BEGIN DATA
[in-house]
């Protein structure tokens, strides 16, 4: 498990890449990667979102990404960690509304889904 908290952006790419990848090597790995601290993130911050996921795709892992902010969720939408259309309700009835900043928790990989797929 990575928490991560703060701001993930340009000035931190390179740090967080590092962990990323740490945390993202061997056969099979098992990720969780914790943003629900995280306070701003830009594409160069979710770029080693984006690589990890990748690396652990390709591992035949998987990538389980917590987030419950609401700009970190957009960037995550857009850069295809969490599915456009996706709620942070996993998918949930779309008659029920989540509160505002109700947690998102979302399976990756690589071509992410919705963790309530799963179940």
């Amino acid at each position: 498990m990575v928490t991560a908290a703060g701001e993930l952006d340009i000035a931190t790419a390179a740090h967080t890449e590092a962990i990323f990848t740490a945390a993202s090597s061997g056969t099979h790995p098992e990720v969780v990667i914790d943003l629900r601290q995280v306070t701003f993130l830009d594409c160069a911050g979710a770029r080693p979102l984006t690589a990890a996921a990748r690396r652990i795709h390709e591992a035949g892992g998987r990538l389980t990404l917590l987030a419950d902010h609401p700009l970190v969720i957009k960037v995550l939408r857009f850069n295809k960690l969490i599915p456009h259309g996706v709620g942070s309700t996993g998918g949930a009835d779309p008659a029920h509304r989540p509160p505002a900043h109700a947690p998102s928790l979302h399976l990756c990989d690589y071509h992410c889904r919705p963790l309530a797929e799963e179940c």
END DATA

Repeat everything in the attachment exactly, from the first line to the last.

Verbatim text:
[in-house]
């Protein structure tokens, strides 16, 4: 498990890449990667979102990404960690509304889904 908290952006790419990848090597790995601290993130911050996921795709892992902010969720939408259309309700009835900043928790990989797929 990575928490991560703060701001993930340009000035931190390179740090967080590092962990990323740490945390993202061997056969099979098992990720969780914790943003629900995280306070701003830009594409160069979710770029080693984006690589990890990748690396652990390709591992035949998987990538389980917590987030419950609401700009970190957009960037995550857009850069295809969490599915456009996706709620942070996993998918949930779309008659029920989540509160505002109700947690998102979302399976990756690589071509992410919705963790309530799963179940």
């Amino acid at each position: 498990m990575v928490t991560a908290a703060g701001e993930l952006d340009i000035a931190t790419a390179a740090h967080t890449e590092a962990i990323f990848t740490a945390a993202s090597s061997g056969t099979h790995p098992e990720v969780v990667i914790d943003l629900r601290q995280v306070t701003f993130l830009d594409c160069a911050g979710a770029r080693p979102l984006t690589a990890a996921a990748r690396r652990i795709h390709e591992a035949g892992g998987r990538l389980t990404l917590l987030a419950d902010h609401p700009l970190v969720i957009k960037v995550l939408r857009f850069n295809k960690l969490i599915p456009h259309g996706v709620g942070s309700t996993g998918g949930a009835d779309p008659a029920h509304r989540p509160p505002a900043h109700a947690p998102s928790l979302h399976l990756c990989d690589y071509h992410c889904r919705p963790l309530a797929e799963e179940c």